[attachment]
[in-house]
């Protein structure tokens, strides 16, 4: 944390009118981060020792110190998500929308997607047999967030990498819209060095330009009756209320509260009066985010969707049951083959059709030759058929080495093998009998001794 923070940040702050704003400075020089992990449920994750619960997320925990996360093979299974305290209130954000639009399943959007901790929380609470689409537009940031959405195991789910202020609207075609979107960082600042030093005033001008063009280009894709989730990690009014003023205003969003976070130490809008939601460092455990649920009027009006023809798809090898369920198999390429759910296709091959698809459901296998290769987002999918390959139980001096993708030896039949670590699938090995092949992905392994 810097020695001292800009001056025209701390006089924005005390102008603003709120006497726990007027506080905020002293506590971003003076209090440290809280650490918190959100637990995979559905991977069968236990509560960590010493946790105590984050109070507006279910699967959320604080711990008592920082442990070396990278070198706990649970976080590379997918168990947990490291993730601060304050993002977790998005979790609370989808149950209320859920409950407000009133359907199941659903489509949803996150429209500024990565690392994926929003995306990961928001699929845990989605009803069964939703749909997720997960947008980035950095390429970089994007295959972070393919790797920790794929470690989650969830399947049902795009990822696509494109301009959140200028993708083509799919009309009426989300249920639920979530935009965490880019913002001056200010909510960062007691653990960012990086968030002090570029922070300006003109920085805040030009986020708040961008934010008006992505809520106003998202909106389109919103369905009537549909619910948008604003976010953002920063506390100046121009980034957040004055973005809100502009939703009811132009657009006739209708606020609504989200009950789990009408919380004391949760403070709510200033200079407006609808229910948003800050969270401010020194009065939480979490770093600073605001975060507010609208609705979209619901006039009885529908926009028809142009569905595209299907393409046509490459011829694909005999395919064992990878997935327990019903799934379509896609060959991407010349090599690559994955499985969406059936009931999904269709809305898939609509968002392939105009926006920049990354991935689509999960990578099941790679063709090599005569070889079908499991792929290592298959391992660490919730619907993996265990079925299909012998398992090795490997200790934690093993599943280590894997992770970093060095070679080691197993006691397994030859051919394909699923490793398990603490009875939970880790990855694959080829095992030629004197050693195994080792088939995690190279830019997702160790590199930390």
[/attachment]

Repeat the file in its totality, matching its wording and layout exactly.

[in-house]
């Protein structure tokens, strides 16, 4: 944390009118981060020792110190998500929308997607047999967030990498819209060095330009009756209320509260009066985010969707049951083959059709030759058929080495093998009998001794 923070940040702050704003400075020089992990449920994750619960997320925990996360093979299974305290209130954000639009399943959007901790929380609470689409537009940031959405195991789910202020609207075609979107960082600042030093005033001008063009280009894709989730990690009014003023205003969003976070130490809008939601460092455990649920009027009006023809798809090898369920198999390429759910296709091959698809459901296998290769987002999918390959139980001096993708030896039949670590699938090995092949992905392994 810097020695001292800009001056025209701390006089924005005390102008603003709120006497726990007027506080905020002293506590971003003076209090440290809280650490918190959100637990995979559905991977069968236990509560960590010493946790105590984050109070507006279910699967959320604080711990008592920082442990070396990278070198706990649970976080590379997918168990947990490291993730601060304050993002977790998005979790609370989808149950209320859920409950407000009133359907199941659903489509949803996150429209500024990565690392994926929003995306990961928001699929845990989605009803069964939703749909997720997960947008980035950095390429970089994007295959972070393919790797920790794929470690989650969830399947049902795009990822696509494109301009959140200028993708083509799919009309009426989300249920639920979530935009965490880019913002001056200010909510960062007691653990960012990086968030002090570029922070300006003109920085805040030009986020708040961008934010008006992505809520106003998202909106389109919103369905009537549909619910948008604003976010953002920063506390100046121009980034957040004055973005809100502009939703009811132009657009006739209708606020609504989200009950789990009408919380004391949760403070709510200033200079407006609808229910948003800050969270401010020194009065939480979490770093600073605001975060507010609208609705979209619901006039009885529908926009028809142009569905595209299907393409046509490459011829694909005999395919064992990878997935327990019903799934379509896609060959991407010349090599690559994955499985969406059936009931999904269709809305898939609509968002392939105009926006920049990354991935689509999960990578099941790679063709090599005569070889079908499991792929290592298959391992660490919730619907993996265990079925299909012998398992090795490997200790934690093993599943280590894997992770970093060095070679080691197993006691397994030859051919394909699923490793398990603490009875939970880790990855694959080829095992030629004197050693195994080792088939995690190279830019997702160790590199930390």